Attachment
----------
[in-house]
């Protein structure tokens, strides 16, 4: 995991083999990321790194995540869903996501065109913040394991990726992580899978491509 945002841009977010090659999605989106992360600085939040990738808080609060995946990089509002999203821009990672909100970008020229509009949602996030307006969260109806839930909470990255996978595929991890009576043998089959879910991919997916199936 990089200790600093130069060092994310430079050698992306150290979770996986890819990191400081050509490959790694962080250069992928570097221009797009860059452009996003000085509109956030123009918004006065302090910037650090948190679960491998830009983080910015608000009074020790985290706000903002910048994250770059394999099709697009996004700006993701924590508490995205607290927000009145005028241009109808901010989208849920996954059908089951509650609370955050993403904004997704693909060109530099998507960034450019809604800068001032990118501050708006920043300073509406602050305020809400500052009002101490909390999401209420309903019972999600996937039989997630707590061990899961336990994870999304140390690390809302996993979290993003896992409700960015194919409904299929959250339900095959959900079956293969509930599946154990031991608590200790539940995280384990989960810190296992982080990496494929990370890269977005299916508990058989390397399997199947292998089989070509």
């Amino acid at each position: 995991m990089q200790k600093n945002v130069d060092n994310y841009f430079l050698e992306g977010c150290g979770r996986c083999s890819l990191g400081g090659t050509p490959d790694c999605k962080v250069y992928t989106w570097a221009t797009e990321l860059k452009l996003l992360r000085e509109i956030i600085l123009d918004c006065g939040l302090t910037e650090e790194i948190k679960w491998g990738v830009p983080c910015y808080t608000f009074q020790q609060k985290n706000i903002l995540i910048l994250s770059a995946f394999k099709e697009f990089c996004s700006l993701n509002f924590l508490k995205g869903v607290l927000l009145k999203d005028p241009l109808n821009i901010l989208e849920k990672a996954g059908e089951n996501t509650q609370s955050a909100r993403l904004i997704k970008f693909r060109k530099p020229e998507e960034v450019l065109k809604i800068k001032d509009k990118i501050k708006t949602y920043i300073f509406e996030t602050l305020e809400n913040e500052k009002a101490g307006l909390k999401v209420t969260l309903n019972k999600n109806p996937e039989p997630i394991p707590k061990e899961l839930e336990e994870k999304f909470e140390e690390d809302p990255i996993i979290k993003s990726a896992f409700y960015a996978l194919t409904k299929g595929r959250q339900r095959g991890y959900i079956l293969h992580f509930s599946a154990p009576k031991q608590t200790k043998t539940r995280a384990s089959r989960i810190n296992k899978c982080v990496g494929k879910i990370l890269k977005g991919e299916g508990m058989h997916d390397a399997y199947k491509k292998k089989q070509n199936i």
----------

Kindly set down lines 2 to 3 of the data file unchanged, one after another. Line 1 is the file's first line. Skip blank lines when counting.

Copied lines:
């Protein structure tokens, strides 16, 4: 995991083999990321790194995540869903996501065109913040394991990726992580899978491509 945002841009977010090659999605989106992360600085939040990738808080609060995946990089509002999203821009990672909100970008020229509009949602996030307006969260109806839930909470990255996978595929991890009576043998089959879910991919997916199936 990089200790600093130069060092994310430079050698992306150290979770996986890819990191400081050509490959790694962080250069992928570097221009797009860059452009996003000085509109956030123009918004006065302090910037650090948190679960491998830009983080910015608000009074020790985290706000903002910048994250770059394999099709697009996004700006993701924590508490995205607290927000009145005028241009109808901010989208849920996954059908089951509650609370955050993403904004997704693909060109530099998507960034450019809604800068001032990118501050708006920043300073509406602050305020809400500052009002101490909390999401209420309903019972999600996937039989997630707590061990899961336990994870999304140390690390809302996993979290993003896992409700960015194919409904299929959250339900095959959900079956293969509930599946154990031991608590200790539940995280384990989960810190296992982080990496494929990370890269977005299916508990058989390397399997199947292998089989070509």
């Amino acid at each position: 995991m990089q200790k600093n945002v130069d060092n994310y841009f430079l050698e992306g977010c150290g979770r996986c083999s890819l990191g400081g090659t050509p490959d790694c999605k962080v250069y992928t989106w570097a221009t797009e990321l860059k452009l996003l992360r000085e509109i956030i600085l123009d918004c006065g939040l302090t910037e650090e790194i948190k679960w491998g990738v830009p983080c910015y808080t608000f009074q020790q609060k985290n706000i903002l995540i910048l994250s770059a995946f394999k099709e697009f990089c996004s700006l993701n509002f924590l508490k995205g869903v607290l927000l009145k999203d005028p241009l109808n821009i901010l989208e849920k990672a996954g059908e089951n996501t509650q609370s955050a909100r993403l904004i997704k970008f693909r060109k530099p020229e998507e960034v450019l065109k809604i800068k001032d509009k990118i501050k708006t949602y920043i300073f509406e996030t602050l305020e809400n913040e500052k009002a101490g307006l909390k999401v209420t969260l309903n019972k999600n109806p996937e039989p997630i394991p707590k061990e899961l839930e336990e994870k999304f909470e140390e690390d809302p990255i996993i979290k993003s990726a896992f409700y960015a996978l194919t409904k299929g595929r959250q339900r095959g991890y959900i079956l293969h992580f509930s599946a154990p009576k031991q608590t200790k043998t539940r995280a384990s089959r989960i810190n296992k899978c982080v990496g494929k879910i990370l890269k977005g991919e299916g508990m058989h997916d390397a399997y199947k491509k292998k089989q070509n199936i």